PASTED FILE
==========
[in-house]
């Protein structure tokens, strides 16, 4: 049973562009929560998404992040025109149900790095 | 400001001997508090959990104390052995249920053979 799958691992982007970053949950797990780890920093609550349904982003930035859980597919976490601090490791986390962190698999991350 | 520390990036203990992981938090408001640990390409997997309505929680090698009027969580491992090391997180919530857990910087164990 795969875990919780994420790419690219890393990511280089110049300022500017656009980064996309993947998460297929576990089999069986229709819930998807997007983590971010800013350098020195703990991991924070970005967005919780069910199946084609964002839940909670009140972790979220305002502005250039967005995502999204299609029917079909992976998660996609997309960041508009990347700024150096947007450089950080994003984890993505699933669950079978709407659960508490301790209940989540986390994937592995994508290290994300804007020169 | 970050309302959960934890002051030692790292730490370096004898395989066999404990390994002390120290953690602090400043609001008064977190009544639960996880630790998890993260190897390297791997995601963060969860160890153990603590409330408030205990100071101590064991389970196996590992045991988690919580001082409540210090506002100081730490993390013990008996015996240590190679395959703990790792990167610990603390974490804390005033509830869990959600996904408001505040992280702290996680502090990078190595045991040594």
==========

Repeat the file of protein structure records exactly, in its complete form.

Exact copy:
[in-house]
């Protein structure tokens, strides 16, 4: 049973562009929560998404992040025109149900790095 | 400001001997508090959990104390052995249920053979 799958691992982007970053949950797990780890920093609550349904982003930035859980597919976490601090490791986390962190698999991350 | 520390990036203990992981938090408001640990390409997997309505929680090698009027969580491992090391997180919530857990910087164990 795969875990919780994420790419690219890393990511280089110049300022500017656009980064996309993947998460297929576990089999069986229709819930998807997007983590971010800013350098020195703990991991924070970005967005919780069910199946084609964002839940909670009140972790979220305002502005250039967005995502999204299609029917079909992976998660996609997309960041508009990347700024150096947007450089950080994003984890993505699933669950079978709407659960508490301790209940989540986390994937592995994508290290994300804007020169 | 970050309302959960934890002051030692790292730490370096004898395989066999404990390994002390120290953690602090400043609001008064977190009544639960996880630790998890993260190897390297791997995601963060969860160890153990603590409330408030205990100071101590064991389970196996590992045991988690919580001082409540210090506002100081730490993390013990008996015996240590190679395959703990790792990167610990603390974490804390005033509830869990959600996904408001505040992280702290996680502090990078190595045991040594």